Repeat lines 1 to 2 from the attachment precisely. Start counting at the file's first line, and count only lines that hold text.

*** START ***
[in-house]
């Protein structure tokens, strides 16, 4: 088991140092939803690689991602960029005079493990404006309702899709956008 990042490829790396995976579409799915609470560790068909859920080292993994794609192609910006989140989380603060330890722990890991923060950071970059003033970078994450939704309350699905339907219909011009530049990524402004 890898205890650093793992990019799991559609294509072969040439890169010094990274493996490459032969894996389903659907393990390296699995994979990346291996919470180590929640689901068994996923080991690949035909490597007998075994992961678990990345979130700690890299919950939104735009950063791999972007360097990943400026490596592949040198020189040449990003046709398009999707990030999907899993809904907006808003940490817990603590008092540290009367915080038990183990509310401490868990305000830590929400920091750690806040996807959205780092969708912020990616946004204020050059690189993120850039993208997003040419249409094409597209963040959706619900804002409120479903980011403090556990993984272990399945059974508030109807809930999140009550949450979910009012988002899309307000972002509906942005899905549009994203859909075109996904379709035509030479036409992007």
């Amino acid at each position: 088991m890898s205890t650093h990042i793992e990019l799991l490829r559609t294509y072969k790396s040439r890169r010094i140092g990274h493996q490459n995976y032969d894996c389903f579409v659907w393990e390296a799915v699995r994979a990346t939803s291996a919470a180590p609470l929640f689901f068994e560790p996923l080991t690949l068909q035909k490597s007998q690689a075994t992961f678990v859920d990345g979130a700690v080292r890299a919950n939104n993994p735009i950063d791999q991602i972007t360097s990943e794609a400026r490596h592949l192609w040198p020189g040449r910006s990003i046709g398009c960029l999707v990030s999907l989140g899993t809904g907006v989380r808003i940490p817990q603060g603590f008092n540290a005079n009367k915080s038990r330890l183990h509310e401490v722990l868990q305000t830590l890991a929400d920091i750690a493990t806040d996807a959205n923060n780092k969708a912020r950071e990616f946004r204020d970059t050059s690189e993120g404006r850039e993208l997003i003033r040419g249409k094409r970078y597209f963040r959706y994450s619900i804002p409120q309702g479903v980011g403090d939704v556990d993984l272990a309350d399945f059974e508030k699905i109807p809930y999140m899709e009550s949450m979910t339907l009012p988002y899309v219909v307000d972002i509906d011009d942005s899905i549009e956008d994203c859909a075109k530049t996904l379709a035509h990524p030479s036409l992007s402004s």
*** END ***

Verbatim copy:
[in-house]
């Protein structure tokens, strides 16, 4: 088991140092939803690689991602960029005079493990404006309702899709956008 990042490829790396995976579409799915609470560790068909859920080292993994794609192609910006989140989380603060330890722990890991923060950071970059003033970078994450939704309350699905339907219909011009530049990524402004 890898205890650093793992990019799991559609294509072969040439890169010094990274493996490459032969894996389903659907393990390296699995994979990346291996919470180590929640689901068994996923080991690949035909490597007998075994992961678990990345979130700690890299919950939104735009950063791999972007360097990943400026490596592949040198020189040449990003046709398009999707990030999907899993809904907006808003940490817990603590008092540290009367915080038990183990509310401490868990305000830590929400920091750690806040996807959205780092969708912020990616946004204020050059690189993120850039993208997003040419249409094409597209963040959706619900804002409120479903980011403090556990993984272990399945059974508030109807809930999140009550949450979910009012988002899309307000972002509906942005899905549009994203859909075109996904379709035509030479036409992007």